A city which has retained and treasured its historic buildings and cultures, Kuching is the place to discover Malaysian Borneo’s past. The nearby national parks will lead you on a journey through Borneo’s ecology, from wetlands and rain forest, to a primate rehabilitation center.
To find your bearings in the “Cat City” (kuching is Malay for cat), follow the city’s waterfront trail that winds along the Sarawak River. This trail takes you past a 19th-century fortress, a Chinese Pavilion, a Buddhist temple, and street food vendors and restaurants where you can try everything from oyster omelettes to a local dry noodle dish, kolok mee.
Discover the oldest existing street in the city, Main Bazaar, where the two-story shops are a great place to hunt for bargain antiques, wooden folk crafts, ceramics and jewelry.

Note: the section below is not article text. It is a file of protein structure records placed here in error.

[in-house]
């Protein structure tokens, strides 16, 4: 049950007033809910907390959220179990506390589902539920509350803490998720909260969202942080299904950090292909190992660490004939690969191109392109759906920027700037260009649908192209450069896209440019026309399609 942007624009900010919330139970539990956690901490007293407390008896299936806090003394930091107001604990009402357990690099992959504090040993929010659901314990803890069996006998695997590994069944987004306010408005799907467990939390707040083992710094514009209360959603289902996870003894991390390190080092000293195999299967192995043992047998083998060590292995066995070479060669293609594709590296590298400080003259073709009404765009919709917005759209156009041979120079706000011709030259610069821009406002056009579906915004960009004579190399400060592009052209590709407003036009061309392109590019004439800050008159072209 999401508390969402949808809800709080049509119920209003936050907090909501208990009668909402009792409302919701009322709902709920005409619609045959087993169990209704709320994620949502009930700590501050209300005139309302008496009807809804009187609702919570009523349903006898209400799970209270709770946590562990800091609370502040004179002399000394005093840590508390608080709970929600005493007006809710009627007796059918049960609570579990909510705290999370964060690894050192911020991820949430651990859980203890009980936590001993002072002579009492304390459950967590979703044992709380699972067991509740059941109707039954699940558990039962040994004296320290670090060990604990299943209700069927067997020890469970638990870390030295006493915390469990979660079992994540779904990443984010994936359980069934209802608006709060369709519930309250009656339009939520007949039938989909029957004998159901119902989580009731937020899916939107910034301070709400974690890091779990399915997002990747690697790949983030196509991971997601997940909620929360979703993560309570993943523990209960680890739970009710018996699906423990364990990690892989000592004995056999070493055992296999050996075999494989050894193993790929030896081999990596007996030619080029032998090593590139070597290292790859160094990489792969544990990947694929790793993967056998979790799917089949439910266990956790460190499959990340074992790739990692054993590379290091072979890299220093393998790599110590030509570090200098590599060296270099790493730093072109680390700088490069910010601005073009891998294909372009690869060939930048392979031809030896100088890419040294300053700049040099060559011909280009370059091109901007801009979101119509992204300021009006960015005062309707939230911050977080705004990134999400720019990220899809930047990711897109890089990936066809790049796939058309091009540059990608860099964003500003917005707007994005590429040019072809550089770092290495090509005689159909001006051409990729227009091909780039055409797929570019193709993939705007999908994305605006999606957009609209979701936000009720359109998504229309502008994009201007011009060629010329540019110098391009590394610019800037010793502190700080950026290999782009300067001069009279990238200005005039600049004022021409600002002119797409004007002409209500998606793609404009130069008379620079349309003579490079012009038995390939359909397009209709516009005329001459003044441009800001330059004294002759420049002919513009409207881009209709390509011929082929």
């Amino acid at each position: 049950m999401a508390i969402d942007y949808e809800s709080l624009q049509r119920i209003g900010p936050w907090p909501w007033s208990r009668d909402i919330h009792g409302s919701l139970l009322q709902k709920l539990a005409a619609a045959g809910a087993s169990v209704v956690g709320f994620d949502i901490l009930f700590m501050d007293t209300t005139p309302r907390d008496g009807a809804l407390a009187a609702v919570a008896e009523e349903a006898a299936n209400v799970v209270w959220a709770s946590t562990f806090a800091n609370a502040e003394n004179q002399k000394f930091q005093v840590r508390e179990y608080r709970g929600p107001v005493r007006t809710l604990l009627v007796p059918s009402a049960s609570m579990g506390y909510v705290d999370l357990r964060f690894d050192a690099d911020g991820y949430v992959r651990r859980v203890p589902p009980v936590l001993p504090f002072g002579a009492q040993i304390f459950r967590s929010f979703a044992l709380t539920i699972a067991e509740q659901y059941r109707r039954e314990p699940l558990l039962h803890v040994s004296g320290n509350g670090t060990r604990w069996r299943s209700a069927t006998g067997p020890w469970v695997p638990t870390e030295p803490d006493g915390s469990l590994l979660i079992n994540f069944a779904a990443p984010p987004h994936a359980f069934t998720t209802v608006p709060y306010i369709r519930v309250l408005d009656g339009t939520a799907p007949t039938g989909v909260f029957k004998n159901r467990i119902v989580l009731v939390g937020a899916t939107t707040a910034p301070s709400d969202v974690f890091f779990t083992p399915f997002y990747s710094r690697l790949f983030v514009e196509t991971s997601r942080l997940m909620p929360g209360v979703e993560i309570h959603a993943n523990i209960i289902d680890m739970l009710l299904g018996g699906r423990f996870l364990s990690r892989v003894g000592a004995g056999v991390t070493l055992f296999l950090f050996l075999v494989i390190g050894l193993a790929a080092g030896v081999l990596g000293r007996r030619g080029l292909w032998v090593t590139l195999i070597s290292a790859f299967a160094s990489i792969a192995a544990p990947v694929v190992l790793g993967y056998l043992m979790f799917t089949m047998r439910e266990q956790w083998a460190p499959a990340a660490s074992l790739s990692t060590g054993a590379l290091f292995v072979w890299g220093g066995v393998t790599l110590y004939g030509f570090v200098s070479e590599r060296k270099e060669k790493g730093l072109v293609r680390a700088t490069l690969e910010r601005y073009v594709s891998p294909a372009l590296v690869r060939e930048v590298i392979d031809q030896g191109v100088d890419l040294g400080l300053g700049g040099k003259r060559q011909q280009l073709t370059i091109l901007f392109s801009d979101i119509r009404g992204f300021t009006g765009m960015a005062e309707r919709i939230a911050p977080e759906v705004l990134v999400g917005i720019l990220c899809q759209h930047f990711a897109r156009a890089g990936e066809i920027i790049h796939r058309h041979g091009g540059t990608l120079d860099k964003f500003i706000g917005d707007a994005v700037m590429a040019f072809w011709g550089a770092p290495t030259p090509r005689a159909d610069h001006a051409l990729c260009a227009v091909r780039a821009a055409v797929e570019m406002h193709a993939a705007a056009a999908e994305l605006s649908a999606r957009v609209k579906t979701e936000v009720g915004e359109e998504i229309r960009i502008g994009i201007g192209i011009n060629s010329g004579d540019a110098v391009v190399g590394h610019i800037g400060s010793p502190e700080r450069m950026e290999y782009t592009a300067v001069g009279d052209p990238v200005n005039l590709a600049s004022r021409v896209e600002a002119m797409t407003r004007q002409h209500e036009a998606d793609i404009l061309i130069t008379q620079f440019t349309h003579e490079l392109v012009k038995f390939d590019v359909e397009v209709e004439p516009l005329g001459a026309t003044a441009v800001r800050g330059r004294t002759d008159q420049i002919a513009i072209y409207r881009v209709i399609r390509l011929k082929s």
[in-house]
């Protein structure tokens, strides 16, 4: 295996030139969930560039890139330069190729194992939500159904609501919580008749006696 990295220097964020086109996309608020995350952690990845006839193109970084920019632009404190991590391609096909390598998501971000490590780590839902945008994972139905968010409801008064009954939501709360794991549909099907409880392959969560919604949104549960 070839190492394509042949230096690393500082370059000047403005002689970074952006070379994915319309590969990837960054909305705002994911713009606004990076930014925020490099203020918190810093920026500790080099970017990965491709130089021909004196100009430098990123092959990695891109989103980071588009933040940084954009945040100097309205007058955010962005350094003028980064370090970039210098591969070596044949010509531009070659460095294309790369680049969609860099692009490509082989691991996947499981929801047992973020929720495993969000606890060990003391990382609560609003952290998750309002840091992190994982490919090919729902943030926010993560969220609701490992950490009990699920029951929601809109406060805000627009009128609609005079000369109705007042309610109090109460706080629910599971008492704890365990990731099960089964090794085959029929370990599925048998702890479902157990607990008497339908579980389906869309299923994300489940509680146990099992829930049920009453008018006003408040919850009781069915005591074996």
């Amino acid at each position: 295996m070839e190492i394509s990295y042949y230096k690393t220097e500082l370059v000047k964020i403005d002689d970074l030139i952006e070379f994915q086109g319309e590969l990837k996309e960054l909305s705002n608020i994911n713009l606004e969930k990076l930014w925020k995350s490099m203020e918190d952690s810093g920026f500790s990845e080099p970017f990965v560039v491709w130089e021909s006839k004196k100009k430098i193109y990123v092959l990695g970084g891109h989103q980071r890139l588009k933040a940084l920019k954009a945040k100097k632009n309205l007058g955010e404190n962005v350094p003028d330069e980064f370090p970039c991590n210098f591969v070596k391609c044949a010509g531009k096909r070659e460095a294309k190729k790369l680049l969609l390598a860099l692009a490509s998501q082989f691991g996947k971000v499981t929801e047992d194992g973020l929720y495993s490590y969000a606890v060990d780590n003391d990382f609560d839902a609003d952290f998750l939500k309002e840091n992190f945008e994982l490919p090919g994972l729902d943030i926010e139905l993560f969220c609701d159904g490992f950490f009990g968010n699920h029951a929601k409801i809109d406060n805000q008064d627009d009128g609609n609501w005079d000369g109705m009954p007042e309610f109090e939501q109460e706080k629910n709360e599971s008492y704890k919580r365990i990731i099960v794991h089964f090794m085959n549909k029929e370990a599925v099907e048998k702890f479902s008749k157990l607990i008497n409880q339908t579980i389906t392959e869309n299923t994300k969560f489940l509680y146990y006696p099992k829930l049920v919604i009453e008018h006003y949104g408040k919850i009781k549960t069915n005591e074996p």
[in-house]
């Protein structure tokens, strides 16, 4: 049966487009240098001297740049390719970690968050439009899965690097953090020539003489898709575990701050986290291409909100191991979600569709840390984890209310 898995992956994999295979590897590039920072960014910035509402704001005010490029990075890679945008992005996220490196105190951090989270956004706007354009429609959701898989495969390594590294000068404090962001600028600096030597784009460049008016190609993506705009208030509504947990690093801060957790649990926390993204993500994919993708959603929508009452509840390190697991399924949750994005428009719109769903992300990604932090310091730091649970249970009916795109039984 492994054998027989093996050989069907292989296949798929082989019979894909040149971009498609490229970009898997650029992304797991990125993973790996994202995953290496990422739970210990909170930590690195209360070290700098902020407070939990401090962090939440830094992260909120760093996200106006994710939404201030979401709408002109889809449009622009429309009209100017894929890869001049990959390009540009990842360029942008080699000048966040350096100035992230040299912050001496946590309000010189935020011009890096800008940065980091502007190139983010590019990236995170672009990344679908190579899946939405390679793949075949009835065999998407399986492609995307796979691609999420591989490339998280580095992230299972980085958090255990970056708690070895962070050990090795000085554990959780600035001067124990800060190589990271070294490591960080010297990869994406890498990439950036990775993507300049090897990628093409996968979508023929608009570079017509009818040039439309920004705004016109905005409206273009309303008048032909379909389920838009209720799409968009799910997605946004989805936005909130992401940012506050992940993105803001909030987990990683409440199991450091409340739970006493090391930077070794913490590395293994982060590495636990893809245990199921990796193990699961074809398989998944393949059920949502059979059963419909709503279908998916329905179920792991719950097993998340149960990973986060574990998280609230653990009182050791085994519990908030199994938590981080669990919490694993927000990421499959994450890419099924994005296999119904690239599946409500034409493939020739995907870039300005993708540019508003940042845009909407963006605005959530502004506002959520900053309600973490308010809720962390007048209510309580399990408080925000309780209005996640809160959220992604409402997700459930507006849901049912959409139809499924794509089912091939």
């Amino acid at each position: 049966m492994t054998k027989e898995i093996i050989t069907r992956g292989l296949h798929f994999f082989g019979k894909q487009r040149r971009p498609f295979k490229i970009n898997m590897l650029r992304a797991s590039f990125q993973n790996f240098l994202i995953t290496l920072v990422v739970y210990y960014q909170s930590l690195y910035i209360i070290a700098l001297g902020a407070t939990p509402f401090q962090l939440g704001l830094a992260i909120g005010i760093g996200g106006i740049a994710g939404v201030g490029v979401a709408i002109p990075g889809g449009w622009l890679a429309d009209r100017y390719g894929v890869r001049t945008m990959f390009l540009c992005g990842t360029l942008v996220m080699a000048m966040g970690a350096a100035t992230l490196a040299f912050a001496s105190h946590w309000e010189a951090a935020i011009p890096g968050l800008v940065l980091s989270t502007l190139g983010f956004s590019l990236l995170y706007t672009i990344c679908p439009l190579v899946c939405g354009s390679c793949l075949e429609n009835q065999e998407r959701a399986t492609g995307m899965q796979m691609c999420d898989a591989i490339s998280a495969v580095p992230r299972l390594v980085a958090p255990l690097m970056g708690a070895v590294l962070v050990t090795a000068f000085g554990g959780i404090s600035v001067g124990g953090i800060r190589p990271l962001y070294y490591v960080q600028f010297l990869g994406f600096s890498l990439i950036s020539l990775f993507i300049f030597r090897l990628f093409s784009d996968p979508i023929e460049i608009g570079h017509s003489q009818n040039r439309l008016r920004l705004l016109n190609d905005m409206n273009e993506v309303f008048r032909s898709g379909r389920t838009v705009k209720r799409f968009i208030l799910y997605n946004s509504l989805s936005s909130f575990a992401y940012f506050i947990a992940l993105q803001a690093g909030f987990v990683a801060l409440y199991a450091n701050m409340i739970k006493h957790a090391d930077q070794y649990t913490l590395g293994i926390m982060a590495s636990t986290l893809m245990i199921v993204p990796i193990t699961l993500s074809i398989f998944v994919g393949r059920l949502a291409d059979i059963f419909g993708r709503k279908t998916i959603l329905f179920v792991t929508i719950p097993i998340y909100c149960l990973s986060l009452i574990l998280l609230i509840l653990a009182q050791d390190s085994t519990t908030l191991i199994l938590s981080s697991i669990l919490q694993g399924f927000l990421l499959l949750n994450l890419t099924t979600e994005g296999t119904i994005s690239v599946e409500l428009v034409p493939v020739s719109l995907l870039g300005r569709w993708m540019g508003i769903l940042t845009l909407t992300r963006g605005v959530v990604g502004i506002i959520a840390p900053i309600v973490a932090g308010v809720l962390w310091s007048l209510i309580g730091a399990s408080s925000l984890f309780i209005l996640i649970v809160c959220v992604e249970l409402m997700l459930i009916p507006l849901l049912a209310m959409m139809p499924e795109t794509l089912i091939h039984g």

Spend a day or two exploring Kuching’s many museums. The Sarawak Museum was opened in 1891 and has exhibitions of tribal artifacts and extensive natural history collections. Investigate the influence of Islam on Malaysia at the nearby Sarawak Islamic Museum, where you’ll find exhibits dedicated to weaponry, architecture, literature and costumery. The Chinese influence on the city is proudly displayed at the flamboyant riverside temple Tua Pek Kong, built in 1843.
Nature tours are also a prime reason to base yourself in Kuching. Just 30-minute bus ride from the city is the entry to the Bako National Park. Hike the short or long trails through the jungle while keeping an eye out for the endangered proboscis monkeys and flying lizards. Join a boat tour of the Kuching Wetlands National Park to see otters and Irrawaddy dolphins.
Come face-to-face with Borneo’s most famous primates at the Semenggoh Orangutan Sanctuary, which is also rehabilitating a number of other endangered species.
Kuching offers year-round sunshine and is compact and safe enough to comfortably explore on foot or by bicycle.
Rivers, Temples and Festivals